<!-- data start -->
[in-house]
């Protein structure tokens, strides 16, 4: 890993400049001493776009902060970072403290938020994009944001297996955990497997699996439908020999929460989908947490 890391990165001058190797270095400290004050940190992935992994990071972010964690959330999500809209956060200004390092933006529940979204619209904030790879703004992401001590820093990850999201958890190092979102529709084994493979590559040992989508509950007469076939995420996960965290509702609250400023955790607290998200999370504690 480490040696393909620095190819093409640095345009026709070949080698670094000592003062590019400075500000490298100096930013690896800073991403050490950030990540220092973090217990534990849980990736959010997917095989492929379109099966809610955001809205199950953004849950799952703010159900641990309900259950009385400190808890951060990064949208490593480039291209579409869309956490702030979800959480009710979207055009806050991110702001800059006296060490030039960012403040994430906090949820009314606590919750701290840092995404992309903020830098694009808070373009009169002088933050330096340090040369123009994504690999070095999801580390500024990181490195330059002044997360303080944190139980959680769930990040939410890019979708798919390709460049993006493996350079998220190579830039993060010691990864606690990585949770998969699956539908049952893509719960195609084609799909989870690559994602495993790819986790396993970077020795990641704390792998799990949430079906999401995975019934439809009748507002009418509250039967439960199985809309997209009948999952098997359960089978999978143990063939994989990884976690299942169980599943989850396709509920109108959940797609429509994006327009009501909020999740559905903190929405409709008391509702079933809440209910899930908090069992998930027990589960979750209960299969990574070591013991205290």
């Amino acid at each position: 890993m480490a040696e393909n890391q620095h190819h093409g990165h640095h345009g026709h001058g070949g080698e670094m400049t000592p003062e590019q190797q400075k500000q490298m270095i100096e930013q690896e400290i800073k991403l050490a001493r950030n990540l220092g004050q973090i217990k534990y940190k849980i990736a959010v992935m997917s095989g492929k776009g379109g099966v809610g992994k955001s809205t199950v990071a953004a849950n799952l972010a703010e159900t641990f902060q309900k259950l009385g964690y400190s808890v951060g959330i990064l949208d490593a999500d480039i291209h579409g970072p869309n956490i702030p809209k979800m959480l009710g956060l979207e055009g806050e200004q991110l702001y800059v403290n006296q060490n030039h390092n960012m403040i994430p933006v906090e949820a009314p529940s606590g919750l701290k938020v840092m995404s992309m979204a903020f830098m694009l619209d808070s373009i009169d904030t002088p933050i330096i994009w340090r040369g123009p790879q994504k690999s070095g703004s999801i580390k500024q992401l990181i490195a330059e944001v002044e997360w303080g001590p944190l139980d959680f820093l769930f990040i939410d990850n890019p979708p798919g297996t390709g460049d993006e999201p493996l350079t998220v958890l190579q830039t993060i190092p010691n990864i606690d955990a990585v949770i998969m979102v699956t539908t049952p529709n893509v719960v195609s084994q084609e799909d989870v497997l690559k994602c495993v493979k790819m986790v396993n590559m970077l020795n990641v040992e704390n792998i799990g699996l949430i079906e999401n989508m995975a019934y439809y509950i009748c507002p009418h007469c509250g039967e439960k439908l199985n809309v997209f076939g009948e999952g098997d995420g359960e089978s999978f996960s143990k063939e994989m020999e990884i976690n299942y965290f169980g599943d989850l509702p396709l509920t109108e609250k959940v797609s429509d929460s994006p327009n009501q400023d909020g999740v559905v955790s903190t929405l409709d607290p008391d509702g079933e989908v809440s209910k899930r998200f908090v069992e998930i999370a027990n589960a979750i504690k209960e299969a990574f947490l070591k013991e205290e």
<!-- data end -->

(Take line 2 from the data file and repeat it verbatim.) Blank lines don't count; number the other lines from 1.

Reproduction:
């Protein structure tokens, strides 16, 4: 890993400049001493776009902060970072403290938020994009944001297996955990497997699996439908020999929460989908947490 890391990165001058190797270095400290004050940190992935992994990071972010964690959330999500809209956060200004390092933006529940979204619209904030790879703004992401001590820093990850999201958890190092979102529709084994493979590559040992989508509950007469076939995420996960965290509702609250400023955790607290998200999370504690 480490040696393909620095190819093409640095345009026709070949080698670094000592003062590019400075500000490298100096930013690896800073991403050490950030990540220092973090217990534990849980990736959010997917095989492929379109099966809610955001809205199950953004849950799952703010159900641990309900259950009385400190808890951060990064949208490593480039291209579409869309956490702030979800959480009710979207055009806050991110702001800059006296060490030039960012403040994430906090949820009314606590919750701290840092995404992309903020830098694009808070373009009169002088933050330096340090040369123009994504690999070095999801580390500024990181490195330059002044997360303080944190139980959680769930990040939410890019979708798919390709460049993006493996350079998220190579830039993060010691990864606690990585949770998969699956539908049952893509719960195609084609799909989870690559994602495993790819986790396993970077020795990641704390792998799990949430079906999401995975019934439809009748507002009418509250039967439960199985809309997209009948999952098997359960089978999978143990063939994989990884976690299942169980599943989850396709509920109108959940797609429509994006327009009501909020999740559905903190929405409709008391509702079933809440209910899930908090069992998930027990589960979750209960299969990574070591013991205290």